Turning empty link definitions into anchors

Currently CommonMark doesn’t allow reference link definitions without a target:



In this respect it is in line with most implementations, though a few treat this as a link with an empty URL.

This seems a waste of good syntx. What if an empty reference definition were given a special meaning as an anchor, as illustrated by the following (which would have been really handy in writing the spec document):

[link text]:

The link text cannot contain links, though it may
contain images.  Etc.

... later ...

See the discussion of [link text], above.

where this gets converted to:

<a id="link-text"></a>

<p>The link text cannot contain links, though it may
contain images.  Etc.</p>

... later ...

<p>See the discussion of <a href="#link-text">link text</a>, above.</p>

The one little problem to consider with the very clean syntax is that what if the writer wrote the empty link as a header to a list:

1. cat
2. dog

[Pets]: http://wikipedia/pets

I think it’s an interesting idea. However, I find the <a id="link-text"></a> without content, without href and outside any paragraph, a bit strange. A bit better to use <span id="link-text"></span>.

But personally, I find the proposed span-syntax more natural anyway (which could default to generating an id if no attributes are provided):

The [link text]{} cannot contain links, though it may
contain images.  Etc.

... later ...

See the discussion of [link text], above.

Or even an attribute on the entire paragraph:

The link text cannot contain links, though it may
contain images.  Etc.

... later ...

See the discussion of [link text], above.

I don’t see the harm in doing this. Seems compatible, and useful.

For the record, the “correct” HTML5 way to link to an anchor is by the id attribute of an existing HTML element; adding an arbitrary empty link is not ideal.

It is not wrong, though.

I thought maybe we could insert an anchor element in the AST, and render it in HTML by adding the id to the following block element. But I suppose this wouldn’t work when you have multiple anchor definitions, as would be useful in a paragraph that defines several terms:

[link text]:
[link label]:

We distinguish here between the link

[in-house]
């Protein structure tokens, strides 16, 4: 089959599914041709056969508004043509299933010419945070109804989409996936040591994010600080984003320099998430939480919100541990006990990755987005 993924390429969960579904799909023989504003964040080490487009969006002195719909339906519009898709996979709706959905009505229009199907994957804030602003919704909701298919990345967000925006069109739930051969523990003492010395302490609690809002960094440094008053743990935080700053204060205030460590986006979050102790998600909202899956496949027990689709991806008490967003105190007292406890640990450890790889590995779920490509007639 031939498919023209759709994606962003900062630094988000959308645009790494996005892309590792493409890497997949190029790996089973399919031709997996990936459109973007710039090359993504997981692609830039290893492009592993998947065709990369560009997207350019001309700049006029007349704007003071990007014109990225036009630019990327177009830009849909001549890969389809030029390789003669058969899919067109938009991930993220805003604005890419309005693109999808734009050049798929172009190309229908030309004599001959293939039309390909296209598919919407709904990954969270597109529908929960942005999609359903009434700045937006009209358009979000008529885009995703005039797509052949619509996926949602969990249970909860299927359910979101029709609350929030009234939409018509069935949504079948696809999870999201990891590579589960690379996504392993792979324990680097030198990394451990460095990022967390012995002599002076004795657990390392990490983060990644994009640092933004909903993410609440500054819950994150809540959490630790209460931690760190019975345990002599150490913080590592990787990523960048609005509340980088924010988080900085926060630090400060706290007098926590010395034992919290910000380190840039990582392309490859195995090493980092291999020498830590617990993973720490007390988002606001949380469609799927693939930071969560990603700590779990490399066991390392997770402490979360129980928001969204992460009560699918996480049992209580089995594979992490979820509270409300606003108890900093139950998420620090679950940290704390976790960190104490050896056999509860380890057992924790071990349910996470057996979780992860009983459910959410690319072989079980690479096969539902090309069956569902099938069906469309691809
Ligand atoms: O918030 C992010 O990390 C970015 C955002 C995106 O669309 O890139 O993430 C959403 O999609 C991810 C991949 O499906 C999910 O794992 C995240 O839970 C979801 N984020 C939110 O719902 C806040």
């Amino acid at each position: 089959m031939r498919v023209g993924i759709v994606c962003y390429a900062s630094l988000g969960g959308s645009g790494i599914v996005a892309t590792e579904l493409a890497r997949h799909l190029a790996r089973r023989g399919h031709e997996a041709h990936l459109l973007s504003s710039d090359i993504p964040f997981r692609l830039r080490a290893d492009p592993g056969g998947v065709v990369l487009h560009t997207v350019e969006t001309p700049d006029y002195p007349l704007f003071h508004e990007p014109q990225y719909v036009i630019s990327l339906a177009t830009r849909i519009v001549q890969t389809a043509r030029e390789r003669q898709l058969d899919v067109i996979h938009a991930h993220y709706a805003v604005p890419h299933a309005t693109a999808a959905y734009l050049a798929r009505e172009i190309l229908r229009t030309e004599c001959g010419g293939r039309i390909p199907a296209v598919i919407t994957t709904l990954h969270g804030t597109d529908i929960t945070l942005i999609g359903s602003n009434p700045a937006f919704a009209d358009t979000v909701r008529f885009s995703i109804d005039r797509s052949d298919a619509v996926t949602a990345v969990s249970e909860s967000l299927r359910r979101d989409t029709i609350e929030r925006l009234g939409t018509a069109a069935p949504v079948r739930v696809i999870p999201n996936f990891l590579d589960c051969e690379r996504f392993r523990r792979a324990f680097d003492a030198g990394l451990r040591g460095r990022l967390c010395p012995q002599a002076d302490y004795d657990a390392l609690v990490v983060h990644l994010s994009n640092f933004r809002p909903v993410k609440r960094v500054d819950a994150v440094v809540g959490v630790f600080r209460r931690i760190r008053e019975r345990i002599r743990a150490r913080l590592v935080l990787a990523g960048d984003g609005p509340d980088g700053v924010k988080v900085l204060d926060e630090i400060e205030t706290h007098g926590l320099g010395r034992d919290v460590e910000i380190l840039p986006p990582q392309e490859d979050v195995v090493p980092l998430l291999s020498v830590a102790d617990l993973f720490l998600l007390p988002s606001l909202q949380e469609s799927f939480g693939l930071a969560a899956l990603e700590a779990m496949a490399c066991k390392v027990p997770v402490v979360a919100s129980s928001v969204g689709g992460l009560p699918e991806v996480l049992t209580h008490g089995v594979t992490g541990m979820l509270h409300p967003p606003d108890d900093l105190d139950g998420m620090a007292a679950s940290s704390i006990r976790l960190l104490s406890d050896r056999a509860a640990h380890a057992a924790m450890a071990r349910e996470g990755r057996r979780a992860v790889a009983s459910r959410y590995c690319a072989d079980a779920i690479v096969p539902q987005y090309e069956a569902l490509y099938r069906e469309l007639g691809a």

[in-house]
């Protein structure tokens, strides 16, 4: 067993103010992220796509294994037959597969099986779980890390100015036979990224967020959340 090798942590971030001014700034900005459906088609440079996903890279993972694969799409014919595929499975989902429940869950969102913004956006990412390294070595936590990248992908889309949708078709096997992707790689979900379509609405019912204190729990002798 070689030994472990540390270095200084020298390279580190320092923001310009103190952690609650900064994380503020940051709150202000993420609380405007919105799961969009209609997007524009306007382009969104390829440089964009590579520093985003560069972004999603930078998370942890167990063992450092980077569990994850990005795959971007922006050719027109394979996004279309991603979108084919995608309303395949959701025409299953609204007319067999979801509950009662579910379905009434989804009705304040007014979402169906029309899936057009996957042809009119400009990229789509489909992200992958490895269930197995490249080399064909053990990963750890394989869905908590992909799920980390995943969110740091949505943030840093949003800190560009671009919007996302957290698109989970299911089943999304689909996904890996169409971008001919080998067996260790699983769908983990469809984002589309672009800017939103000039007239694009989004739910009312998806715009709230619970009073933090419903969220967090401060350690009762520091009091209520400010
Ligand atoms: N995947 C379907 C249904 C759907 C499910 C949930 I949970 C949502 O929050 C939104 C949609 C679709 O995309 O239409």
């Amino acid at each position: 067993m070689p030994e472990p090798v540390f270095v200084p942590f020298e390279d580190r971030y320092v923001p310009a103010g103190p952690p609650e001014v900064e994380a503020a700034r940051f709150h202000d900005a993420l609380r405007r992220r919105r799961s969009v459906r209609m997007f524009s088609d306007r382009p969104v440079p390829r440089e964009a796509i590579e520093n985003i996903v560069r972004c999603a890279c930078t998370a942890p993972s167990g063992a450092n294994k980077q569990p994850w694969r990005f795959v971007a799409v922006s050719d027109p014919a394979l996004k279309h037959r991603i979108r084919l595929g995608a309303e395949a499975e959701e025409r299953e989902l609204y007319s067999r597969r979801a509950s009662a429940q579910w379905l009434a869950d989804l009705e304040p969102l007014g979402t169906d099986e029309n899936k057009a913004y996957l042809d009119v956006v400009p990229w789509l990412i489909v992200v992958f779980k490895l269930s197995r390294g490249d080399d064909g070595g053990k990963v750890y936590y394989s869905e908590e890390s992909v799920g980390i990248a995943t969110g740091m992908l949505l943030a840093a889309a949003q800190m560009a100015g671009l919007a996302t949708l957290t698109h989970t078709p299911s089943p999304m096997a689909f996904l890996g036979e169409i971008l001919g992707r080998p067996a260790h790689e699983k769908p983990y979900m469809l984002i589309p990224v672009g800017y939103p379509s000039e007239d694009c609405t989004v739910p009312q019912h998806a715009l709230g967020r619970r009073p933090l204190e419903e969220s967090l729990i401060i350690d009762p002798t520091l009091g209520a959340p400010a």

text and the link label....

I take @Knagis’s point about the potential for giving unexpected results in that list case. But I don’t know if such cases are common enough to make this syntax worth avoiding. Note that you’d still be able to do:

- dog
- cat

That’s funny, because the a is for “anchor”, although it originally was used with the name attribute exclusively.

I think this proposal would do little to no harm for vanilla Markdown, but it may be less backwards compatible with some definition list extensions. I would actually prefer a way to (implicitly) mark definitions <dfn> etc. that would become link targets automatically (besides headings and captions).

Another, related question, do empty-text links have any special semantics or should they acquire some meaning?


It’s tough to think of any use for a link with no text; on the other hand, people do sometimes use images with no alt attribute (though they shouldn’t), and we should keep the connection between image and link syntaxes.

But it is tempting to give some real purpose to these otherwise useless elements, making them a syntax for anchors, perhaps.

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We get a surprising number of requests for anchor elements. It comes up a fair bit.

Note, that allowing arbitrary id/name (without forced prefix/postfix) is a security hole (search “dom clobbering”).

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GitHub’s solution to dom clobbering is interesting: http://opensoul.org/2014/09/05/dom-clobbering/

Also, I posted some thoughts about scoping IDs to particular sections of a page, over in the automatic header IDs topic. Relevant here, I think? I will paste the comment for convenience:

Really? Can you elaborate? To me, this sounds like people that know of the legacy <a name="my-anchor"></a> syntax and don’t know they could just jump to any element with an id. Why would you introduce extra a-elements if you could just add an id to a semantically meaningful existing element in your HTML?

right now are we set with the attribute support? []{#id} isn’t that terrible.


Overall, this idea is seen favorable upon. Maybe, however, we should really ask a related, more general question:

Should link reference definitions completely vanish?

Mainly to support extensions (e.g. for footnotes, abbreviations, definitions/glossaries, bibliographies), I believe they should be kept at least in the AST and perhaps even invisibly in HTML output:

[foo]: foo
[bar]: <>
[baz]: "baz"
<a id="foo" href="foo"></a>
<a id="bar" href=""></a>
<a id="baz" title="baz"></a>
<a id="quuz"></a>

The example does not address the problem of DOM clobbering mentioned before.